a.  your rabbi is human and fallible (by most opinions :-),
b. he's not around all the time,
c. you choose which rabbi to follow.

As such, you always end up having to "be your own best Jew" at some

Ari Trachtenberg,                                      Boston University
http://people.bu.edu/trachten                    mailto:<trachten@...>


From: Chana Luntz <chana@...>
Date: Mon, 17 Jul 2006 12:22:48 +0100
Subject: It's a girl

It's with much pride and gratitude to the Almighty, that Robert and I
would like to announce the safe arrival of the latest Sassoon - a baby
girl at 17:25 (5.25pm) on Thursday (17 Tammuz/13 July) - weight 7lb
13.6oz or 3.562kg.  Sister for David Yechiel and Eli Clement (Eliyahu

Given that I'm posting, I guess it is reasonably obvious that both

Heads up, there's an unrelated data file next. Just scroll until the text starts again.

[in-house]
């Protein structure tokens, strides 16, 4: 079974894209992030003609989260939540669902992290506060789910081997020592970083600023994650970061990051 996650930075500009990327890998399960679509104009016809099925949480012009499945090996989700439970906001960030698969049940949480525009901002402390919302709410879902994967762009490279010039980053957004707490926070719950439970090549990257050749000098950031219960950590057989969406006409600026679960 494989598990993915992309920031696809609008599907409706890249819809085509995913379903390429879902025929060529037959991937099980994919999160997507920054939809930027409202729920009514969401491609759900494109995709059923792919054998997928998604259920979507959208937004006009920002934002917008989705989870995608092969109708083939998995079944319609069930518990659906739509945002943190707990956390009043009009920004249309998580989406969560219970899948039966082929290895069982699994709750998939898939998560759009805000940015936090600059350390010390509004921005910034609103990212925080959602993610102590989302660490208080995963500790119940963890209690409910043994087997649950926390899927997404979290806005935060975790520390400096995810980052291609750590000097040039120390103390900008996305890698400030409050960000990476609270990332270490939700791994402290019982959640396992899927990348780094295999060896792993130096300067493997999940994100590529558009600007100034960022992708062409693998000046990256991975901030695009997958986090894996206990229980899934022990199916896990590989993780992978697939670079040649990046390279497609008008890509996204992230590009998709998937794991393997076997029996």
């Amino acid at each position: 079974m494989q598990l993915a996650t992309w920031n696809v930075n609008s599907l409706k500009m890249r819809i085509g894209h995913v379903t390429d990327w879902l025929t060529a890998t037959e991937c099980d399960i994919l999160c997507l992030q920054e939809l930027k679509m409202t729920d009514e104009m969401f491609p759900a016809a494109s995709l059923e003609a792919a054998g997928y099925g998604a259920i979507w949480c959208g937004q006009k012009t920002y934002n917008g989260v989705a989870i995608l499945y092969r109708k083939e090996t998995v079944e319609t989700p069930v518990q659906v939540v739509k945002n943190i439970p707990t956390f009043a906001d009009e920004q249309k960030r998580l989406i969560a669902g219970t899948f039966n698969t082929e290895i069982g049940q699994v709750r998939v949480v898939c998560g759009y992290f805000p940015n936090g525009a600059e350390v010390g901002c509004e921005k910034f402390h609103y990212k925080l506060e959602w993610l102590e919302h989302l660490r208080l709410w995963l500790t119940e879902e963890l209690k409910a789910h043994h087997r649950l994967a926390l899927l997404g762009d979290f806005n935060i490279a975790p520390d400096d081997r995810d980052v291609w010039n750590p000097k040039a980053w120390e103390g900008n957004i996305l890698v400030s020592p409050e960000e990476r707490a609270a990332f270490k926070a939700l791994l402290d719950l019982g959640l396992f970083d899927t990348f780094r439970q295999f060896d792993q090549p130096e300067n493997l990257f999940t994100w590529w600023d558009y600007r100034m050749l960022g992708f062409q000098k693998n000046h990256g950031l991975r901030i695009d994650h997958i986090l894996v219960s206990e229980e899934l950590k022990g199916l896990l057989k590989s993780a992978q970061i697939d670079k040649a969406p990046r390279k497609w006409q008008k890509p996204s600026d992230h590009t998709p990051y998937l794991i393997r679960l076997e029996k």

mother and baby are both home (discharged Friday morning) and doing
well.  Naming delayed for the Zeved Habat which will probably, given the
three weeks, be Shabbas Nachamu.



From: Eli Turkel <eliturkel@...>
Date: Mon, 10 Jul 2006 12:54:56 +0200
Subject: Kohen on an Airplane

> As a kohen myself , we rely on opinions that since any coffin has also
> to be enclosed in a metal box and then placed in a seperate hold this
> suffices to prevent the impurity rising. Rabbi Bleich has a long
> article in his latest book - vol 5 of his halachic discussions in
> English

Having recently finished the article it seems difficult to permit it as
most answers have serious problems. OTOH in practice almost no Cohen